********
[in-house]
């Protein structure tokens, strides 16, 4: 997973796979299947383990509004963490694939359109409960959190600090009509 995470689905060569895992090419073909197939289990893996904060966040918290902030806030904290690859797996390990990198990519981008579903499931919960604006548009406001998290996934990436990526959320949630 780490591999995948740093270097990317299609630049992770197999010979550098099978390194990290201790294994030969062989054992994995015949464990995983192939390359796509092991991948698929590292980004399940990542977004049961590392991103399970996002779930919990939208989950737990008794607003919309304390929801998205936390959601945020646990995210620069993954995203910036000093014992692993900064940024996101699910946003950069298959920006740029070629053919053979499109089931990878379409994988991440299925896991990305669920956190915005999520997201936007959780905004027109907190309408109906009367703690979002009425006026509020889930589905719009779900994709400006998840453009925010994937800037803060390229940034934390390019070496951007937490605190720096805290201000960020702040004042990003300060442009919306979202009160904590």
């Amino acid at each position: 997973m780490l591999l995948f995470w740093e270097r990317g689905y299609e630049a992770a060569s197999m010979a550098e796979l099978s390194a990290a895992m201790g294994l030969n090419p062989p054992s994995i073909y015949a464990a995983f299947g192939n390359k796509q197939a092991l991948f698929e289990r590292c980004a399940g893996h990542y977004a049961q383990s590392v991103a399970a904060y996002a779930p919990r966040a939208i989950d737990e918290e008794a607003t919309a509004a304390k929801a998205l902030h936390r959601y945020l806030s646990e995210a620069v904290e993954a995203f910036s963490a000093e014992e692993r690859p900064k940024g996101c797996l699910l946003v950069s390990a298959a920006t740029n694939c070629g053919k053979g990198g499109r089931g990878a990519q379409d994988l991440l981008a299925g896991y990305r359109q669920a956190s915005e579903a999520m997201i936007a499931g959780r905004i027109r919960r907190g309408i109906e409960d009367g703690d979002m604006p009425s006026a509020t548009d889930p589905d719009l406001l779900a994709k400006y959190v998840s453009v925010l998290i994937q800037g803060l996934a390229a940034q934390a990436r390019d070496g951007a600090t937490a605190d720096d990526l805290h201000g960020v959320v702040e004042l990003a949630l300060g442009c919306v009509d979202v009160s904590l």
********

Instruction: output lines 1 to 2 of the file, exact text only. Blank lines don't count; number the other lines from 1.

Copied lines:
[in-house]
């Protein structure tokens, strides 16, 4: 997973796979299947383990509004963490694939359109409960959190600090009509 995470689905060569895992090419073909197939289990893996904060966040918290902030806030904290690859797996390990990198990519981008579903499931919960604006548009406001998290996934990436990526959320949630 780490591999995948740093270097990317299609630049992770197999010979550098099978390194990290201790294994030969062989054992994995015949464990995983192939390359796509092991991948698929590292980004399940990542977004049961590392991103399970996002779930919990939208989950737990008794607003919309304390929801998205936390959601945020646990995210620069993954995203910036000093014992692993900064940024996101699910946003950069298959920006740029070629053919053979499109089931990878379409994988991440299925896991990305669920956190915005999520997201936007959780905004027109907190309408109906009367703690979002009425006026509020889930589905719009779900994709400006998840453009925010994937800037803060390229940034934390390019070496951007937490605190720096805290201000960020702040004042990003300060442009919306979202009160904590």